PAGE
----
Follow Jesse on Twitter @JesseBrown




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Is Nintendo innovating downwards for Canada?

  1. Thanks to Harper, Canada has the slowest, most expensive wired and wireless internet in the developed world. He is completely ignorant of how important this technology is to a country’s economy. Instead he is betting everything on low-value-added dirty-energy exports.

    This also just goes to show that a highly-overvalued bitumen dollar does consumers no good. Sure it pumps up purchasing power. But it also pumps up demand. So retailers set higher prices, eliminating any benefit.

    Of course, that makes exports 25% more expensive which is why we have lost 500,000 good-paying export-related jobs. In order to restore competitiveness with a dollar at parity, wages will have to be downsized by 20%, which will make debt 25% more burdensome.

    • You’re blaming Harper and the Oil Sands? I think the CRTC is the one to blame. This is all about affordable access to streaming content on The Internet. Canada doesn’t have that. I guess you can blame Harper for that too…but the CRTC’s policies go way way back.

      • Actually, according to a study out of Harvard commissioned by the FCC, titled “Next Generation Connectivity,” Canada lags behind because of “regulatory hesitation.”

        Telecommunications infrastructure tends to be monopolistic. In Europe and Asia, they regulate it with “open access” rules so many companies can have affordable access. In North America there is limited competition between phone and cable companies that have territorial duopolies. Open access cuts costs and duplication while promoting competition and innovation.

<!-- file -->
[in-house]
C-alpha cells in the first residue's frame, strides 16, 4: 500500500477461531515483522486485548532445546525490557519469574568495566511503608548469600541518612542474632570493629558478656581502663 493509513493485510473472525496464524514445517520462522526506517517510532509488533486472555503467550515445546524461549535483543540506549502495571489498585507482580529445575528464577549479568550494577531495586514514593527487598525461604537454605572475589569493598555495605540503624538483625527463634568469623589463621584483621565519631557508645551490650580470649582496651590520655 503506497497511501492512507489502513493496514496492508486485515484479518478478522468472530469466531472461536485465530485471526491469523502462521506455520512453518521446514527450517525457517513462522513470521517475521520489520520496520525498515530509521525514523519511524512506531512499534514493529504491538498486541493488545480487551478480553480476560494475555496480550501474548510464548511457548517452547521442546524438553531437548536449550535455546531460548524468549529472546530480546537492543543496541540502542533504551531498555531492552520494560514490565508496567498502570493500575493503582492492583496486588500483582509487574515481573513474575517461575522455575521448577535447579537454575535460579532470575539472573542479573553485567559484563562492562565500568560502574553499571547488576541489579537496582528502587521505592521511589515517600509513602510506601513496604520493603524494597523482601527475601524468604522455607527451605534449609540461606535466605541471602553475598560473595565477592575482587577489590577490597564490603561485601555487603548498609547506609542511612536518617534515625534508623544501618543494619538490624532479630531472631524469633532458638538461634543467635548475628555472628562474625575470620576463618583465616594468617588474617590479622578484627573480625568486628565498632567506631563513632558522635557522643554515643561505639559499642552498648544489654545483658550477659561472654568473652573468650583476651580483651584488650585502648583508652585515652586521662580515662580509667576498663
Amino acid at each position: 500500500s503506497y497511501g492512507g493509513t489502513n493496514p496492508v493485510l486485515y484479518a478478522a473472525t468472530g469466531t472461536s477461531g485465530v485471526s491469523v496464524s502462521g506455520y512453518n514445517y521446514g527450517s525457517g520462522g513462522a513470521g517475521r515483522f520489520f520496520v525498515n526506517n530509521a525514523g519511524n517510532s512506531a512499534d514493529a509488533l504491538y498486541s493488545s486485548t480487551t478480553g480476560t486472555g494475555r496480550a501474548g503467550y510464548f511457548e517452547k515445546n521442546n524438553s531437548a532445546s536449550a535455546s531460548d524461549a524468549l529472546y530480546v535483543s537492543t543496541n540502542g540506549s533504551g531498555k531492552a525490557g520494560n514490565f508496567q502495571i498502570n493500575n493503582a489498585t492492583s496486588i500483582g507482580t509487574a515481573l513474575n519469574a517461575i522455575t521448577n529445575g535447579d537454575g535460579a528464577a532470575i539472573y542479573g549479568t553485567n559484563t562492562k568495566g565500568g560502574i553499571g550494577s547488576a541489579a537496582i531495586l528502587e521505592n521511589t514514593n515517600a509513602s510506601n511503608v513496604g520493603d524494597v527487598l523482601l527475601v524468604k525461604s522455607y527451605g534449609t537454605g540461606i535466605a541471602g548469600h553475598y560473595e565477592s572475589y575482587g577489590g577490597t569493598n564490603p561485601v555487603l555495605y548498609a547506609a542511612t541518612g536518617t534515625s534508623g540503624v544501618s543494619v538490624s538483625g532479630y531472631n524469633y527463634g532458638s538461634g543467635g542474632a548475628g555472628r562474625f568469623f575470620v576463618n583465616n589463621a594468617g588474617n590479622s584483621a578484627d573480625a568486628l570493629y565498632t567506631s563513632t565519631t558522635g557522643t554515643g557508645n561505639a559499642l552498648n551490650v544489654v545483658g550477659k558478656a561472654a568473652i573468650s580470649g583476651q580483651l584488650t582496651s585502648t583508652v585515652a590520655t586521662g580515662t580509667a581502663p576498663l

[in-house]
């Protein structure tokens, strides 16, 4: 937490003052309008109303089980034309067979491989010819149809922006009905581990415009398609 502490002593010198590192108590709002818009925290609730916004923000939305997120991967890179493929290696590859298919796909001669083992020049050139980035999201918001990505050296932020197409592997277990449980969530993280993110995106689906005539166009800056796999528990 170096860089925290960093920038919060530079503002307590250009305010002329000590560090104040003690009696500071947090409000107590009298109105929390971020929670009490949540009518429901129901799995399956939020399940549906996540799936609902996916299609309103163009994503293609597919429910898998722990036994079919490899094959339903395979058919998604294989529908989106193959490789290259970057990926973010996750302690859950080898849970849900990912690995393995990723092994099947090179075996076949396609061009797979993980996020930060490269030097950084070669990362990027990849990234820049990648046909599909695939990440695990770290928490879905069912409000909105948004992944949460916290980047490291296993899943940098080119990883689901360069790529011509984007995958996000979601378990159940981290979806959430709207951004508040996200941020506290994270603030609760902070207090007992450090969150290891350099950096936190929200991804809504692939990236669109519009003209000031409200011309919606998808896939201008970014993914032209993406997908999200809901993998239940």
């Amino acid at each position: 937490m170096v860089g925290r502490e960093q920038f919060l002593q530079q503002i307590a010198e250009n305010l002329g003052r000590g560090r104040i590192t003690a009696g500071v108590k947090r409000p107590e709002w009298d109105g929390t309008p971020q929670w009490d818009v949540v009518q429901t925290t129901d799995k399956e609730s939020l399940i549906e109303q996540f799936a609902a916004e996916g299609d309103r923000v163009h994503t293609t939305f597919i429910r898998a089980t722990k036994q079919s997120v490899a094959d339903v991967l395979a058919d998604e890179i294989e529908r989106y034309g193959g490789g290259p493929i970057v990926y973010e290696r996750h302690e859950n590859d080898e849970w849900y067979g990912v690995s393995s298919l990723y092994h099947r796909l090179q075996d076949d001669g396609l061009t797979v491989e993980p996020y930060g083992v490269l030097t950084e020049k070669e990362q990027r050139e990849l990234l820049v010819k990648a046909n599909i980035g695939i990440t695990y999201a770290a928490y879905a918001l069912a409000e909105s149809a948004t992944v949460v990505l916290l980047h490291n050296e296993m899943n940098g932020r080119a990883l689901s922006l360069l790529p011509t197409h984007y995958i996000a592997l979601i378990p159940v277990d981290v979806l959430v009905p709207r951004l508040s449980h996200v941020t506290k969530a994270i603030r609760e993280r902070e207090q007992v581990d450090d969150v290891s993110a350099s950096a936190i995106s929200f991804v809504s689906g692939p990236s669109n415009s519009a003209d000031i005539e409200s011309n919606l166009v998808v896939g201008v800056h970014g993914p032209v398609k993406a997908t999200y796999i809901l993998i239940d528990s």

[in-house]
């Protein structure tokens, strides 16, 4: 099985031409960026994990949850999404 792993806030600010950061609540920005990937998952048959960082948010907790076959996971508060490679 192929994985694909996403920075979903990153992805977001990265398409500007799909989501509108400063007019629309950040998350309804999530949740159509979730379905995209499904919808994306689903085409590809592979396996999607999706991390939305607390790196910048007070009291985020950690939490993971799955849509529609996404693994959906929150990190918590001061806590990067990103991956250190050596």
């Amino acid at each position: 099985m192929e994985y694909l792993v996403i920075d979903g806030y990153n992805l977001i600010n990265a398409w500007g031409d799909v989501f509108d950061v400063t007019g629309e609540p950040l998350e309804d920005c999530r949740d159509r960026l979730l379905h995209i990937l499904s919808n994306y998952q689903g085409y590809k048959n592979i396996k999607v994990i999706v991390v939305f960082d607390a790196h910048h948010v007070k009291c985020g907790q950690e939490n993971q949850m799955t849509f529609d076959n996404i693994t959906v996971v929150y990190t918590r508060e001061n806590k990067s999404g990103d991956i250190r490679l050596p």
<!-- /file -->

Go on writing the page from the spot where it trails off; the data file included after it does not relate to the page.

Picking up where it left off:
The CRTC originally moved to bring open access to Canada. Harper shot them down so mega media corporations would have the economic freedom to fleece customers.

        Under Harper’s CRTC (which he influenced with patronage appointments,) it brought in the backwards Usage Based Billing ruling. This was to put a stop to unlimited 5Mbps which Bell was offering a decade ago. (Normally technological advancement means faster and cheaper over time.)

        Because of a public outcry, Harper reversed the UBB decision, but later something similar was put in place. Canada is the only developed country that has these ridiculous bandwidth caps where users get $80 fines for going over their internet rations. These caps have actually shrunk on some accounts to freeze out internet media so consumers will be forced to pay for expensive On Demand programming.